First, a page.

The real reason for lackluster closing rates and clients who don’t come back is due to the salesperson’s failure to communicate value. That value has nothing to do with price. It is based upon themselves as experts, the showroom they work in, and the products they represent — each provides an exceptional benefit to the customer that goes beyond price alone.

No Gain, No Pain

Building your selling skills is like golf; you play against yourself, and the only way to get better is to review the actions you took and make the modifications needed to drop your swing count.

The same is true when you’re a professional salesperson; it takes effort to be good at what you do. Every time you work with a client, make a self-evaluation of the process you went through, from greeting until close or when they left without buying. Think of each customer as a golf swing. How many swings did you take before the client bought from you? Practicing, evaluating, and modifying your presentations are all ways to build your attitude of determination.

Once you are determined to be a professional, the next step is to develop a high level of persistence. Every successful salesperson needs to be persistent. Many believe that the age of the internet has reduced the need for being persistent in selling situations, but it has not. In fact, the opposite is true. The client can buy entirely at their whim, while showroom salespeople can only sell when face to face with the client.

Be persistent and assertive in creating and then following your plan, but don’t be aggressive. Be persistent and assertive in expressing your value proposition. Be persistent and assertive in the number of times you ask the client to “buy” — each is crucial to selling success.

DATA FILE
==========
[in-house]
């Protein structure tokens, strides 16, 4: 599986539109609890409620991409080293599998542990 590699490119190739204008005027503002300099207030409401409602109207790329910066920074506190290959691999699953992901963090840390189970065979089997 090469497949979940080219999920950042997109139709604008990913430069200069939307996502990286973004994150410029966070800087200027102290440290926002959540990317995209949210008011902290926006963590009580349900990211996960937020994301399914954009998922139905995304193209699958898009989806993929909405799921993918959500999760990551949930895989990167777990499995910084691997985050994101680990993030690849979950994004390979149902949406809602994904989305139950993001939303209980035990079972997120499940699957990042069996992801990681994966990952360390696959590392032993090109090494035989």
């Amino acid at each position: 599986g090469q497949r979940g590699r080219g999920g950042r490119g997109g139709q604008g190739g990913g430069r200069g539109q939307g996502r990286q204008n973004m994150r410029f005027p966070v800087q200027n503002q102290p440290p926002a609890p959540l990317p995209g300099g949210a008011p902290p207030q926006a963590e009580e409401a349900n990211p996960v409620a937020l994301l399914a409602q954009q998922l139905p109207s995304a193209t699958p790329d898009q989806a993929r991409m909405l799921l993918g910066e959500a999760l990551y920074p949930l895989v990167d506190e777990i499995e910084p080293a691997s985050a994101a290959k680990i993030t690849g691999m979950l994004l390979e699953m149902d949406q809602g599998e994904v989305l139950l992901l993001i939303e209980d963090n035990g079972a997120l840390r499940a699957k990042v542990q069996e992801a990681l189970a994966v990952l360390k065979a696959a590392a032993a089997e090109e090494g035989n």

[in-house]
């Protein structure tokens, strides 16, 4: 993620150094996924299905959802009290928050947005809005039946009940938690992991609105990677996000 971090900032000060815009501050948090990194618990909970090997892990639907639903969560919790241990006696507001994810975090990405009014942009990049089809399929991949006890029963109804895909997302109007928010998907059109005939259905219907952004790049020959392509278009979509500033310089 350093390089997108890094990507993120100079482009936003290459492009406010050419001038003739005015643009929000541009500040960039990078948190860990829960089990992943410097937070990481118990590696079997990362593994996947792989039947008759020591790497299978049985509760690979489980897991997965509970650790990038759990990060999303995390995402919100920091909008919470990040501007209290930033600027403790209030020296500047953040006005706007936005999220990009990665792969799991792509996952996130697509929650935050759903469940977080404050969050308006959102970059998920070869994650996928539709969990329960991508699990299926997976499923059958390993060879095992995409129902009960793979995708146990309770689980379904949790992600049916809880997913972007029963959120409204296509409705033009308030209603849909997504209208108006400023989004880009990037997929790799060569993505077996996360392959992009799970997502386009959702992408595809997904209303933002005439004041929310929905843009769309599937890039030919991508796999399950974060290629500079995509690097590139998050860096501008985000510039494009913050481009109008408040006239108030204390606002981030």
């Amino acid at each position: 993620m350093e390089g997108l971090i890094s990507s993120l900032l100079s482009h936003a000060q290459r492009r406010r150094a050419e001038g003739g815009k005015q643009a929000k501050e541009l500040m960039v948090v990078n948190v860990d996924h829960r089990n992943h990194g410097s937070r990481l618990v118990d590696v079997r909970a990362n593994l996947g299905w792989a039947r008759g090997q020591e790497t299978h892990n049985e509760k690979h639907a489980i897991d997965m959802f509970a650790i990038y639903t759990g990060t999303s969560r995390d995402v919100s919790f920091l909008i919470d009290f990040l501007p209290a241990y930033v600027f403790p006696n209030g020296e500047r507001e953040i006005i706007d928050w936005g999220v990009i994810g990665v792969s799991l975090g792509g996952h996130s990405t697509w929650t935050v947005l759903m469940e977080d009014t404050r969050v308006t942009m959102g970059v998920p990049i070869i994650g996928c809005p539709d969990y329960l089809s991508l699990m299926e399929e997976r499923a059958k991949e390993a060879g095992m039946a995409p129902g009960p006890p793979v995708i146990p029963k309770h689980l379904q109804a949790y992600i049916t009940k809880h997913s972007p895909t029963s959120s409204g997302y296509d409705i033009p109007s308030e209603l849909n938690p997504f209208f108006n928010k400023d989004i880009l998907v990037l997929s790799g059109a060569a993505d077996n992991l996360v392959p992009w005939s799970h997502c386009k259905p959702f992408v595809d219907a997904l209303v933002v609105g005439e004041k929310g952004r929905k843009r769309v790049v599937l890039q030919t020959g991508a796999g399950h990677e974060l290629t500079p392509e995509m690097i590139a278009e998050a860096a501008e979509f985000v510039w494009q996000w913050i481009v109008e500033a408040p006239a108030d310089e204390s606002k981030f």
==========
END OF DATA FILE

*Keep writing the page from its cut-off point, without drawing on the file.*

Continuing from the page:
Skills That Pay the Bills

All professions – sales, engineering, medicine, law – require the mastery of a particular skill set. I selected the four professions above not for their skill variances, but for their similarities.

The skills they have in common are: questioning, listening, planning, product, and process. The significant difference between sales and these other professions is that in selling, there is no mandated licensure requirement to keep your occupational skills up to date.

The real success stories of those in sales has to do with their self-motivation to be better than they are. They know the skills that worked in the past may not work in the future. They invest time to read and learn in order to be on the top of their game. They learn about interpersonal skills and they know their products better than anyone.

To provide yourself with these increased benefits, advance your questioning, listening, and closing skills. This is accomplished during the self-evaluation of your client visit. If you rephrase a question you asked, would it have yielded a better result?  Was there a part of the conversation that, when reviewed, provided information that may have helped close the sale?

While we are at this point, what is closing the sale? Most people will say it is asking the client to make a purchase. I take exception with that definition. Closing the sale starts when you ask your first question because closing happens before the relationship begins.